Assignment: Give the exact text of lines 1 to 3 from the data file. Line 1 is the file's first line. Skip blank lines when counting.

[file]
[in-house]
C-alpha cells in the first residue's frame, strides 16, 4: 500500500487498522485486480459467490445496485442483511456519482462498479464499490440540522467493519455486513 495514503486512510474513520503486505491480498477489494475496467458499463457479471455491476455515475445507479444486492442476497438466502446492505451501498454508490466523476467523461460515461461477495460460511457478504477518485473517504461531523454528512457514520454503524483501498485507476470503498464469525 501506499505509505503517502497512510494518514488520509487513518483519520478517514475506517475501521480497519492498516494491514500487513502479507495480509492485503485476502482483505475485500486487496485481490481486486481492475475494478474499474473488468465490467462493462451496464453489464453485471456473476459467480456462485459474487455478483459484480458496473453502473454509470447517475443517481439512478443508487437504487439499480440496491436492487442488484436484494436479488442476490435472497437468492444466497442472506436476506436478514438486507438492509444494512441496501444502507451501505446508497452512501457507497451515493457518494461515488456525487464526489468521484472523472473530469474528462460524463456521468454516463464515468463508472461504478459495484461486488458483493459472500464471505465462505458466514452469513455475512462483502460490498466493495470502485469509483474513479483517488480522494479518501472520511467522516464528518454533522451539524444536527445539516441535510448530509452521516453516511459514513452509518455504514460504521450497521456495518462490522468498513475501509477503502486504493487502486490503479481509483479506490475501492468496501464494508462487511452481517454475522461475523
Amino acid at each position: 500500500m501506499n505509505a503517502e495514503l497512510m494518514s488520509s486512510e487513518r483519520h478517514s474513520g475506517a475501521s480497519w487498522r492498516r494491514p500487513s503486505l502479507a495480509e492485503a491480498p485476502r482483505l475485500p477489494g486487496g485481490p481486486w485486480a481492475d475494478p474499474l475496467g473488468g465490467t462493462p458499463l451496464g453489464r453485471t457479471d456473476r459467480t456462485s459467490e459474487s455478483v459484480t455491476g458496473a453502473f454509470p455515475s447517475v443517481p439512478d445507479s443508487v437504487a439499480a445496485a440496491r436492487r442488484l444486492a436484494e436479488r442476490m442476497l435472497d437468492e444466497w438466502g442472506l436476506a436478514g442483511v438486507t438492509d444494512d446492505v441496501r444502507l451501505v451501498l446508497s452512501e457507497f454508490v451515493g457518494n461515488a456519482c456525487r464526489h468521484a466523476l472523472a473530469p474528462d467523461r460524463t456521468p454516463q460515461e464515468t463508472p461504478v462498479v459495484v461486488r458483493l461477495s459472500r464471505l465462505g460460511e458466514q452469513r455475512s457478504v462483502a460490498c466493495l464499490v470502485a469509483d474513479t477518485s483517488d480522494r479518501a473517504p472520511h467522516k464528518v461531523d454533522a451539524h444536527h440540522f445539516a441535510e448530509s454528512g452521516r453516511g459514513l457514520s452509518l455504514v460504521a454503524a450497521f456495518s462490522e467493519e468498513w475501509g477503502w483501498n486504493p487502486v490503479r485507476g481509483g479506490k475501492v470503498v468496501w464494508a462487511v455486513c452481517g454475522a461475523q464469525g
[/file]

[in-house]
C-alpha cells in the first residue's frame, strides 16, 4: 500500500487498522485486480459467490445496485442483511456519482462498479464499490440540522467493519455486513 495514503486512510474513520503486505491480498477489494475496467458499463457479471455491476455515475445507479444486492442476497438466502446492505451501498454508490466523476467523461460515461461477495460460511457478504477518485473517504461531523454528512457514520454503524483501498485507476470503498464469525 501506499505509505503517502497512510494518514488520509487513518483519520478517514475506517475501521480497519492498516494491514500487513502479507495480509492485503485476502482483505475485500486487496485481490481486486481492475475494478474499474473488468465490467462493462451496464453489464453485471456473476459467480456462485459474487455478483459484480458496473453502473454509470447517475443517481439512478443508487437504487439499480440496491436492487442488484436484494436479488442476490435472497437468492444466497442472506436476506436478514438486507438492509444494512441496501444502507451501505446508497452512501457507497451515493457518494461515488456525487464526489468521484472523472473530469474528462460524463456521468454516463464515468463508472461504478459495484461486488458483493459472500464471505465462505458466514452469513455475512462483502460490498466493495470502485469509483474513479483517488480522494479518501472520511467522516464528518454533522451539524444536527445539516441535510448530509452521516453516511459514513452509518455504514460504521450497521456495518462490522468498513475501509477503502486504493487502486490503479481509483479506490475501492468496501464494508462487511452481517454475522461475523
Amino acid at each position: 500500500m501506499n505509505a503517502e495514503l497512510m494518514s488520509s486512510e487513518r483519520h478517514s474513520g475506517a475501521s480497519w487498522r492498516r494491514p500487513s503486505l502479507a495480509e492485503a491480498p485476502r482483505l475485500p477489494g486487496g485481490p481486486w485486480a481492475d475494478p474499474l475496467g473488468g465490467t462493462p458499463l451496464g453489464r453485471t457479471d456473476r459467480t456462485s459467490e459474487s455478483v459484480t455491476g458496473a453502473f454509470p455515475s447517475v443517481p439512478d445507479s443508487v437504487a439499480a445496485a440496491r436492487r442488484l444486492a436484494e436479488r442476490m442476497l435472497d437468492e444466497w438466502g442472506l436476506a436478514g442483511v438486507t438492509d444494512d446492505v441496501r444502507l451501505v451501498l446508497s452512501e457507497f454508490v451515493g457518494n461515488a456519482c456525487r464526489h468521484a466523476l472523472a473530469p474528462d467523461r460524463t456521468p454516463q460515461e464515468t463508472p461504478v462498479v459495484v461486488r458483493l461477495s459472500r464471505l465462505g460460511e458466514q452469513r455475512s457478504v462483502a460490498c466493495l464499490v470502485a469509483d474513479t477518485s483517488d480522494r479518501a473517504p472520511h467522516k464528518v461531523d454533522a451539524h444536527h440540522f445539516a441535510e448530509s454528512g452521516r453516511g459514513l457514520s452509518l455504514v460504521a454503524a450497521f456495518s462490522e467493519e468498513w475501509g477503502w483501498n486504493p487502486v490503479r485507476g481509483g479506490k475501492v470503498v468496501w464494508a462487511v455486513c452481517g454475522a461475523q464469525g